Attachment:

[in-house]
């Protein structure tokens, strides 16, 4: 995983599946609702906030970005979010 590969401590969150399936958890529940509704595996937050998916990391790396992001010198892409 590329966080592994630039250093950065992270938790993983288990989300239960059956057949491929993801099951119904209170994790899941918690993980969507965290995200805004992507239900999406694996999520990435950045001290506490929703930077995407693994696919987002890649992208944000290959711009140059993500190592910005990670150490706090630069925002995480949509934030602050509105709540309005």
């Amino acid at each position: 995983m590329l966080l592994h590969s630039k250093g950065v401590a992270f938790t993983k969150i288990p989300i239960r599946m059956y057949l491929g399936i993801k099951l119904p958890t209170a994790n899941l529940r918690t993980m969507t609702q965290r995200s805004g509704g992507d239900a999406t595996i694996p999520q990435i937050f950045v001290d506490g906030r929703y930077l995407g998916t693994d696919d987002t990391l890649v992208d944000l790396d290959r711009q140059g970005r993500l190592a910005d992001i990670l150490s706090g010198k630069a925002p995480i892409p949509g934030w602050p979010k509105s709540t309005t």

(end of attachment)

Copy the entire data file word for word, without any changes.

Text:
[in-house]
């Protein structure tokens, strides 16, 4: 995983599946609702906030970005979010 590969401590969150399936958890529940509704595996937050998916990391790396992001010198892409 590329966080592994630039250093950065992270938790993983288990989300239960059956057949491929993801099951119904209170994790899941918690993980969507965290995200805004992507239900999406694996999520990435950045001290506490929703930077995407693994696919987002890649992208944000290959711009140059993500190592910005990670150490706090630069925002995480949509934030602050509105709540309005």
């Amino acid at each position: 995983m590329l966080l592994h590969s630039k250093g950065v401590a992270f938790t993983k969150i288990p989300i239960r599946m059956y057949l491929g399936i993801k099951l119904p958890t209170a994790n899941l529940r918690t993980m969507t609702q965290r995200s805004g509704g992507d239900a999406t595996i694996p999520q990435i937050f950045v001290d506490g906030r929703y930077l995407g998916t693994d696919d987002t990391l890649v992208d944000l790396d290959r711009q140059g970005r993500l190592a910005d992001i990670l150490s706090g010198k630069a925002p995480i892409p949509g934030w602050p979010k509105s709540t309005t």